By Pritwijit Mukherjee, Wipro Limited
As we embrace a change in shopping behavior due to COVID-19, e-commerce marketers need to have smart product recommendation strategies to boost shopper conversion rates. According to NRF, 45% of shoppers are prioritizing need-oriented shopping over desire-oriented shopping – implying there is a need to understand new buying patterns. In this article, let’s explore five effective product recommendation strategies and three methods for optimizing customer experience with recommendations.
Type 1: Exploratory Recommendation Strategies
These are non-personalized product recommendation strategies that can reflect merchandise variety. These work well with impulsive personas looking to explore new products. This can generate merchandise awareness and capture traffic from top of the funnel. Suitable pages for placing these recommendations are the Home page, Category List Page, and Product List Page.
Method: Custom rules & descriptive analytics of historical sales can implement such strategies
Type 2: Cross-Sell
These are non-personalized product recommendation strategies that work well when shoppers are at the final stages of their buying journey – “consideration” or “purchase” stage. Page types suited for placing these recommendations are Product, Cart & Check-out pages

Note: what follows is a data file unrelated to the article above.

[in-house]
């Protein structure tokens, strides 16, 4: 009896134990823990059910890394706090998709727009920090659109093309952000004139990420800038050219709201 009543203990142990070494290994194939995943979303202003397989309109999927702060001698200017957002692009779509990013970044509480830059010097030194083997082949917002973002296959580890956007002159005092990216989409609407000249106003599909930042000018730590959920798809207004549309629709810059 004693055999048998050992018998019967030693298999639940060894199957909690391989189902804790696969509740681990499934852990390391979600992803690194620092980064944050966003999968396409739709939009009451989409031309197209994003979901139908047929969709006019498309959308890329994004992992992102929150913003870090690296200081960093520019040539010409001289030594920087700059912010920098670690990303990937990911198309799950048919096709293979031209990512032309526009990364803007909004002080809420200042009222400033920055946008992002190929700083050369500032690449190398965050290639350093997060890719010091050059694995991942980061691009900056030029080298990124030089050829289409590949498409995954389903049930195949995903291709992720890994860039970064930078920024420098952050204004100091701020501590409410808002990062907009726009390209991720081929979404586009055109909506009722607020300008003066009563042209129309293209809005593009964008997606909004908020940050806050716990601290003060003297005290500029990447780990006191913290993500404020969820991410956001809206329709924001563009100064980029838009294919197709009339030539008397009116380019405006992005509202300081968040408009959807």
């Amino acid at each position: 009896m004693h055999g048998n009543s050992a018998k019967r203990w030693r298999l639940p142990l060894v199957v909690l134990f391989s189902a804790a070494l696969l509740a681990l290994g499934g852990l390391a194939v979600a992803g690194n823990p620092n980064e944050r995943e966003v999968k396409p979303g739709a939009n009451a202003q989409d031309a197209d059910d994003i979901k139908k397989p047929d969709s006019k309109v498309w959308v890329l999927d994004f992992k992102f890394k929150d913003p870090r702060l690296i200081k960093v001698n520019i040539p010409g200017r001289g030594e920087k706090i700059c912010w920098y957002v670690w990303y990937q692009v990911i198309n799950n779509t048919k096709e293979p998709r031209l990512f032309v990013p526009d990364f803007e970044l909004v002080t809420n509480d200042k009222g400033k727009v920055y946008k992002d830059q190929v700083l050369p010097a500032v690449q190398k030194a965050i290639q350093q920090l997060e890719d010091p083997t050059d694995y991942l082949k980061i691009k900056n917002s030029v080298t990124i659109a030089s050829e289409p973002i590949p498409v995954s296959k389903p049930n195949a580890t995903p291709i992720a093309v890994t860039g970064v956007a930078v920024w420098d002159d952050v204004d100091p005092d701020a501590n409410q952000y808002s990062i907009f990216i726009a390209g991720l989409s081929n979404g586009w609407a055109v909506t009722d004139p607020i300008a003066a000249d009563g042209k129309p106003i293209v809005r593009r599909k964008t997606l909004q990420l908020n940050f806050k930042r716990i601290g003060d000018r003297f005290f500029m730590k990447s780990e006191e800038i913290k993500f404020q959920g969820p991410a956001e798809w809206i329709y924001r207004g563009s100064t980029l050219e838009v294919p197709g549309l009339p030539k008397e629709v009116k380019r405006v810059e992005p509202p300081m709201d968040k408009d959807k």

Method: These can be driven by merchandiser’s rules, and Machine Learning techniques such as Association Mining to suggest “associated products” that lift the odds of purchase when they are presented together to the shopper
Type 3: Similar Customer Based
This is the first step toward personalization as products are recommended based on behavioral patterns of similar shoppers. “Similar shoppers” can be identified through certain commonalities observed in browse and purchase patterns – for example similarity in products viewed, similarity in products purchased, similarity in product ratings, social media shares, etc.
Method: “People like you also like this” is based on a popular method “User based collaborative filtering” that recommends products based on preferences of similarly behaving shoppers. Since there is no restriction on product category, this recommendation can present variety to the shopper, and hence suits better at a Home Page or Category Listing Page (CLP). Other recommendation strategies in this group are “People who viewed this, also viewed that”, which are based on the specific product viewed by the shopper.